Jo Reed: With your group, with the Paschall Brothers, do you remember the first time you sang outside the church in a performance?

Tarrence Paschall: I think the first thing that we did outside the church, was, I believe, at the Abby Aldrich Rockefeller Folk Foundation. It was in Williamsburg.

Jo Reed: Was that different for you, than singing in the church?

Tarrence Paschall: No, because my dad always said, a note is a note. That's the way we were taught. I found this out. The atmosphere was different, you see, but what you had to do was the same thing. Because of the atmosphere, sometimes you would think that people aren't receiving you. I think if that was any different, you would think that the people are not receiving you, because the activity, the active response is-- Lord, is different, you know. People literally are not moving. When you're singing your heart out, and you know you're singing, but you're doing your part, you did what you did at church. But the people are not moving. However, the evidence of them enjoying it was when all the CDs were sold. When you sing outside the church, I think it's a more, I would say, conservative, if that's a good word.They ain't jumping and shouting.

Johnny Lewis: They're paying more attention, they're nodding, studying and paying attention to you.

Tarrence Paschall: Because a lot of people are amazed you're doing that.

Jo Reed: But in the church, people are just responding, and they're being carried away by it.

Tarrence Paschall: Oh yeah.

Johnny Lewis: Oh yeah. Verbally, and with the hands, and...

Tarrence Paschall: You react towards that, you know what I'm saying? Like they say, the song might be a little longer in the church, if you know what I mean.

Jo Reed: Now, what's so interesting about you as a group, is that you have traditional songs, but at the same time, you do original music as well.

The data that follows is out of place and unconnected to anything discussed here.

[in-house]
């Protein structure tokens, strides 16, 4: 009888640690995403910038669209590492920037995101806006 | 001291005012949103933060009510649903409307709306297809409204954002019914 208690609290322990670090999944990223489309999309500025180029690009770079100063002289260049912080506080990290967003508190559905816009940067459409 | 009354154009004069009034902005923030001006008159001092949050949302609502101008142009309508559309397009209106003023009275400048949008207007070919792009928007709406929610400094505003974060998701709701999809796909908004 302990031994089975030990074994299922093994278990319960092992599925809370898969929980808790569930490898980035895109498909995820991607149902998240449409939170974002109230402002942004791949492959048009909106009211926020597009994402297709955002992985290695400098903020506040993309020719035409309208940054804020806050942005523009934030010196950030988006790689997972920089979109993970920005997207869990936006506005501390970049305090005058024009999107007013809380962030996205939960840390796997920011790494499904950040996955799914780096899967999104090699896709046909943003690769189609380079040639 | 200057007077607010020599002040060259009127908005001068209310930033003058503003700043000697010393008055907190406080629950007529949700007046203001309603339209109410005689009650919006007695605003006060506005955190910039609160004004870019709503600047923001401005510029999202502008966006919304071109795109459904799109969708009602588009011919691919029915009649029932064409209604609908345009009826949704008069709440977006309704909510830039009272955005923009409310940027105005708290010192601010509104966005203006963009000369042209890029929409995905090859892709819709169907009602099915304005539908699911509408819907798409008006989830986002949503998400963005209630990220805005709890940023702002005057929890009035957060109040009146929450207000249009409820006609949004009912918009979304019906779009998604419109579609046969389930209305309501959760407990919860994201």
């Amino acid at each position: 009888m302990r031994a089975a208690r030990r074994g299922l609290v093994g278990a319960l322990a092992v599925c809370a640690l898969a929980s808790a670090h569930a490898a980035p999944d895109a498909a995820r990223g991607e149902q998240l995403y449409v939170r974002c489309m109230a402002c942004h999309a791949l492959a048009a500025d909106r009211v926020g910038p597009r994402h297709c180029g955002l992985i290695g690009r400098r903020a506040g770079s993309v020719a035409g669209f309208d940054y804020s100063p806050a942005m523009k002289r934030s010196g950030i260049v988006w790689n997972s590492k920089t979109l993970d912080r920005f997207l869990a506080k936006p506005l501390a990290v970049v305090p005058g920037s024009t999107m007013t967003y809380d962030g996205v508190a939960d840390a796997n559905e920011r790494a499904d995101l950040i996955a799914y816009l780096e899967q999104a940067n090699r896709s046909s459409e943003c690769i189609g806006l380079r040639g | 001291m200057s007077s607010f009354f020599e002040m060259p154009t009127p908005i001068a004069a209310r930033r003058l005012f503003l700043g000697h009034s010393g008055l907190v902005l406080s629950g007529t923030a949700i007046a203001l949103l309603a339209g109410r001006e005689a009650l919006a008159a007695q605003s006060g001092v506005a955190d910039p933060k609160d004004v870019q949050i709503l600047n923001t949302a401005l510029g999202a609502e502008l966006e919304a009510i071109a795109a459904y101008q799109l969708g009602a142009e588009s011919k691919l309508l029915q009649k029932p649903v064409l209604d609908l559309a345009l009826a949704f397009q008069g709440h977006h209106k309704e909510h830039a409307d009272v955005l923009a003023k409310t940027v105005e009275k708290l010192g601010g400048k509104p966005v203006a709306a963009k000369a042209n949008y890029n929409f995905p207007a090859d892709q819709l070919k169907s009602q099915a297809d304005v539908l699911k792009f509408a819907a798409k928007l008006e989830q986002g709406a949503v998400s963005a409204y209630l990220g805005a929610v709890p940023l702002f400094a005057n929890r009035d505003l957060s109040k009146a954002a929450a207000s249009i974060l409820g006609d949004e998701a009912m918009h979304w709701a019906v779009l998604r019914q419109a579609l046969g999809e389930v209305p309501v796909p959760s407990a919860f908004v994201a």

Tarrence Paschall: Yes.

Jo Reed: And in fact, your father did a lot of arrangements, even of traditional songs.

Tarrence Paschall: My father was a-- I'd say he was a genius, because he would do things, the audiences vary, and the people vary, no matter where he went, he always had-- sung a song a way to gather the crowd that was there, you know what I'm saying? He had songs that he never penned, but we sang them. But he never penned them. You know, we'd be on the road sometimes, traveling. He'd say, look hit this, hit this pitch. And he'd give you that pitch and say, you do this. We'd learn a song on the way to the program. We miss him, that guy -- we didn't have a manager, all we had to do was sing.

Johnny Lewis: They had a boss.

Tarrence Paschall: We had a father.

Johnny Lewis: He was a special person, believe me, a very special person.

Tarrence Paschall: He was that, and the Lord blessed us with him, and I think his arrangements were from the heart. That guy experienced a lot of things. I'm telling you, and a lot of things that he experienced, I think, he sung with that deep experience, and things that he experienced, he didn't really express hisself. His motto was, everything going to be all right.